It was all coming together for Jayson Tatum Friday night — the raw talent, the aggressiveness coexisting with composure, the hard-earned lessons that can only be learned on the NBA’s postseason stage — and it was all coming together in such a way that a veteran was recruited to put it all in perspective for us.

“He’s a superstar,” offered Kemba Walker, almost matter-of-factly, after the Celtics had emerged with a 92-87 victory over the defending NBA champion Toronto Raptors in Game 7 of the Eastern Conference semifinals.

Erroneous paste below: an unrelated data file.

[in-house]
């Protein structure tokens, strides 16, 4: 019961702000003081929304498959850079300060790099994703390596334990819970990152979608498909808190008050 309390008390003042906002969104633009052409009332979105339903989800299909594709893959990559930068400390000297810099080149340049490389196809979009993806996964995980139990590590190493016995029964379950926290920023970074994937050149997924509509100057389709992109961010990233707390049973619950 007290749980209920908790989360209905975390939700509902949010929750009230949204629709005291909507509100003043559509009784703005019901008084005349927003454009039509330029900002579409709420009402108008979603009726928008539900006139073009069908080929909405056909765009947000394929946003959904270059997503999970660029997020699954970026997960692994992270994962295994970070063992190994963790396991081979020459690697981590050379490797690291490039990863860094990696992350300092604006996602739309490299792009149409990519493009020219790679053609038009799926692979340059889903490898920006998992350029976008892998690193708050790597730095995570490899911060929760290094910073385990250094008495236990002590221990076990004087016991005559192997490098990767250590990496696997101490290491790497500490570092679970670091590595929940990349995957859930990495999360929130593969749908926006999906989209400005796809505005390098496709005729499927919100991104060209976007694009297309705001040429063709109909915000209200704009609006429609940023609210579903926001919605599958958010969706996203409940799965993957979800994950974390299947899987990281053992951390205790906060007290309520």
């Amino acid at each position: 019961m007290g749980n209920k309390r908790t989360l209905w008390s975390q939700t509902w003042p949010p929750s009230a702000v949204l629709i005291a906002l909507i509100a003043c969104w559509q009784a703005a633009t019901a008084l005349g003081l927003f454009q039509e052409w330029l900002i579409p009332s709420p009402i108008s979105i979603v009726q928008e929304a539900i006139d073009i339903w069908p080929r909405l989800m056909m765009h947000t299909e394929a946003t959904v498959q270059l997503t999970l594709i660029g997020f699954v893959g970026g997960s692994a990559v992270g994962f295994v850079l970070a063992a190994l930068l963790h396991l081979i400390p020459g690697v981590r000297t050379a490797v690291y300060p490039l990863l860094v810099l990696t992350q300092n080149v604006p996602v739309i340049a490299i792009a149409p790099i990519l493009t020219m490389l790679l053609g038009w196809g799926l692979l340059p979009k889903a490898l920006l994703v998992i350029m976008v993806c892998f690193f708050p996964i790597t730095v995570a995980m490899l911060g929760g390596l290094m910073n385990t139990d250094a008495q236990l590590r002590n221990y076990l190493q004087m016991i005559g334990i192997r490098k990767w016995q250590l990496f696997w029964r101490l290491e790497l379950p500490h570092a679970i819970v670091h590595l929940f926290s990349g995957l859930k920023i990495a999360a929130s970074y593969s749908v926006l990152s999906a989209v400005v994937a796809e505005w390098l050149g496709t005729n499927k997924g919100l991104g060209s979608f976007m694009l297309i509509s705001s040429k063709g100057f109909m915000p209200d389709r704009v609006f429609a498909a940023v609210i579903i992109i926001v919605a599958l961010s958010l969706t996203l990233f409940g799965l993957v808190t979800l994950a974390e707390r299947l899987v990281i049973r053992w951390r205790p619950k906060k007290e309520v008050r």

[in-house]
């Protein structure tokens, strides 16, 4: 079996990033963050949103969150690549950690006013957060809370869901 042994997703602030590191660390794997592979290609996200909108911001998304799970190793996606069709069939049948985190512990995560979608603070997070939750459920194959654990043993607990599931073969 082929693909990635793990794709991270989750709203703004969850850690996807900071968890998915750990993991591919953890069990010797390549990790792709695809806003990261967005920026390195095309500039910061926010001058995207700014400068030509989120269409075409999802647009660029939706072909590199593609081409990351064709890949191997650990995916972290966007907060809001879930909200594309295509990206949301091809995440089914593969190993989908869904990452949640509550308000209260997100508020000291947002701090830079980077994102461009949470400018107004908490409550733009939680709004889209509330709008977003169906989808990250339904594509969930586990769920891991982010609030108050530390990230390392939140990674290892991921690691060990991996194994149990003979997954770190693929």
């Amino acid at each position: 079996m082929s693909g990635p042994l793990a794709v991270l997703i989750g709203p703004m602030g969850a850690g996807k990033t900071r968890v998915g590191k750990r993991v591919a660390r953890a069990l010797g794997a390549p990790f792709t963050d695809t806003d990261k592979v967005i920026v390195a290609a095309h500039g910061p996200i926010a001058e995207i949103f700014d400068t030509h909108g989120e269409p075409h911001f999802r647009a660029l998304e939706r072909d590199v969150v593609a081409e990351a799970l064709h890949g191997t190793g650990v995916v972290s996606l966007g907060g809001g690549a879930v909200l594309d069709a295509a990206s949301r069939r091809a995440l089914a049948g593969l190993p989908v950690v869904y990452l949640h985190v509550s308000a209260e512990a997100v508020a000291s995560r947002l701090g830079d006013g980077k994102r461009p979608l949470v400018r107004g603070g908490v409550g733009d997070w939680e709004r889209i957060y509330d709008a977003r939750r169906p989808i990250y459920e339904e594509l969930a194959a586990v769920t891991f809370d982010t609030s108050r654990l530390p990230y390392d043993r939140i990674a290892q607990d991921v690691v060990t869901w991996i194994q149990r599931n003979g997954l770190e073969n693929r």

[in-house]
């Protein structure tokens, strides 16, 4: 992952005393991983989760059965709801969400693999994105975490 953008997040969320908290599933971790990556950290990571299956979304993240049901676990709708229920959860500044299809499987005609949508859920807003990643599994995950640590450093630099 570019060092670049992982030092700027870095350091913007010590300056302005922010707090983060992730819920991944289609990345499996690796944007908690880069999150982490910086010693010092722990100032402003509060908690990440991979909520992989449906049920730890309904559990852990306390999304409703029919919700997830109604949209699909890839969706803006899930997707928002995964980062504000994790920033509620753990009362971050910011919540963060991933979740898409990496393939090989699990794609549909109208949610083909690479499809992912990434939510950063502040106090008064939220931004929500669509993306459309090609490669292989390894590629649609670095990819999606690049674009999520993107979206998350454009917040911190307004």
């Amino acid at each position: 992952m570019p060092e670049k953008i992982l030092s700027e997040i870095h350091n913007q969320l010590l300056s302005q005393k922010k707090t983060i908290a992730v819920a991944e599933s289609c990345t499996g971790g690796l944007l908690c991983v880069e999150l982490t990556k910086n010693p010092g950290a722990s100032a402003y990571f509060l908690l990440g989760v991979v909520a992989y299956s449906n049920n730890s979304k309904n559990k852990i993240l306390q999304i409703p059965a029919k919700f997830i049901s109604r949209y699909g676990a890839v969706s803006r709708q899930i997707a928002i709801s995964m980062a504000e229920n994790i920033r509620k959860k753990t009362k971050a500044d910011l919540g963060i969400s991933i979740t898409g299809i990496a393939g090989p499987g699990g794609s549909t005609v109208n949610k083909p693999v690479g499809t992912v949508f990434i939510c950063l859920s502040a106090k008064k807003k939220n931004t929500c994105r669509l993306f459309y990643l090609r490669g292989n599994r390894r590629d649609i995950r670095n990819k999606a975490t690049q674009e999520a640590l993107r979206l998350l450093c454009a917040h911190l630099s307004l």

“He showed it tonight,” he said. “He’s a special kid.”

And yet in delivering perspective about that kid, Walker’s mere presence offers perspective on an entirely different level. This man, this sturdy veteran of nine NBA seasons, turned 30 on May 8. To roll back the clock, then, to when it was Walker who was a kid, a for-real kid, it means he was 11 years old when Adam…





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